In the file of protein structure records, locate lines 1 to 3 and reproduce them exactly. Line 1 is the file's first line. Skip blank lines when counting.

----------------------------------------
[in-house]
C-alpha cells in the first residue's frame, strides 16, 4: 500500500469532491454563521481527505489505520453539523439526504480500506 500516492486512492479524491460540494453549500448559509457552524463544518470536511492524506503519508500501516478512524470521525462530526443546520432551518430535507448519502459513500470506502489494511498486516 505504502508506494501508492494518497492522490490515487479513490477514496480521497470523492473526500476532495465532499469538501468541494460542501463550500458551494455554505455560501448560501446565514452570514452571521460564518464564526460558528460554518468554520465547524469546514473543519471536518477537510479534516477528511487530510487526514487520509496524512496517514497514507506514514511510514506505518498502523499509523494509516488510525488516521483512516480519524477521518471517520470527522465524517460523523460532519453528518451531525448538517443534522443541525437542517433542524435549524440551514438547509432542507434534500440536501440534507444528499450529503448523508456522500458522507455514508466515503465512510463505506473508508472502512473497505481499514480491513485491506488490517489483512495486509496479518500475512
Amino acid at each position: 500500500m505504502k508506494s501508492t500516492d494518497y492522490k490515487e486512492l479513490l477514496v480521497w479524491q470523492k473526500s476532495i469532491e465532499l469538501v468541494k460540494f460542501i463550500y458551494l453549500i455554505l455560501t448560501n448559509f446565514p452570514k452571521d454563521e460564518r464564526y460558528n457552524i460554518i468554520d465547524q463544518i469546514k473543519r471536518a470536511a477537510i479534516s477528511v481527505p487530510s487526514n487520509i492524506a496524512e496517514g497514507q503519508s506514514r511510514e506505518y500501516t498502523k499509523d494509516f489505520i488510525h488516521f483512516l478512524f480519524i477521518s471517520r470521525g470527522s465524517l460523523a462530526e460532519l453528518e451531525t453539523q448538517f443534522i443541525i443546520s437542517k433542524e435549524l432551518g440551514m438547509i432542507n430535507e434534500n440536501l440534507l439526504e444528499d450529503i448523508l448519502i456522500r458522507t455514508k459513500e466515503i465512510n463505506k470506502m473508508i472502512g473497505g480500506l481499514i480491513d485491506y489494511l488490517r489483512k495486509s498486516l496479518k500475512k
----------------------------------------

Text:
[in-house]
C-alpha cells in the first residue's frame, strides 16, 4: 500500500469532491454563521481527505489505520453539523439526504480500506 500516492486512492479524491460540494453549500448559509457552524463544518470536511492524506503519508500501516478512524470521525462530526443546520432551518430535507448519502459513500470506502489494511498486516 505504502508506494501508492494518497492522490490515487479513490477514496480521497470523492473526500476532495465532499469538501468541494460542501463550500458551494455554505455560501448560501446565514452570514452571521460564518464564526460558528460554518468554520465547524469546514473543519471536518477537510479534516477528511487530510487526514487520509496524512496517514497514507506514514511510514506505518498502523499509523494509516488510525488516521483512516480519524477521518471517520470527522465524517460523523460532519453528518451531525448538517443534522443541525437542517433542524435549524440551514438547509432542507434534500440536501440534507444528499450529503448523508456522500458522507455514508466515503465512510463505506473508508472502512473497505481499514480491513485491506488490517489483512495486509496479518500475512
Amino acid at each position: 500500500m505504502k508506494s501508492t500516492d494518497y492522490k490515487e486512492l479513490l477514496v480521497w479524491q470523492k473526500s476532495i469532491e465532499l469538501v468541494k460540494f460542501i463550500y458551494l453549500i455554505l455560501t448560501n448559509f446565514p452570514k452571521d454563521e460564518r464564526y460558528n457552524i460554518i468554520d465547524q463544518i469546514k473543519r471536518a470536511a477537510i479534516s477528511v481527505p487530510s487526514n487520509i492524506a496524512e496517514g497514507q503519508s506514514r511510514e506505518y500501516t498502523k499509523d494509516f489505520i488510525h488516521f483512516l478512524f480519524i477521518s471517520r470521525g470527522s465524517l460523523a462530526e460532519l453528518e451531525t453539523q448538517f443534522i443541525i443546520s437542517k433542524e435549524l432551518g440551514m438547509i432542507n430535507e434534500n440536501l440534507l439526504e444528499d450529503i448523508l448519502i456522500r458522507t455514508k459513500e466515503i465512510n463505506k470506502m473508508i472502512g473497505g480500506l481499514i480491513d485491506y489494511l488490517r489483512k495486509s498486516l496479518k500475512k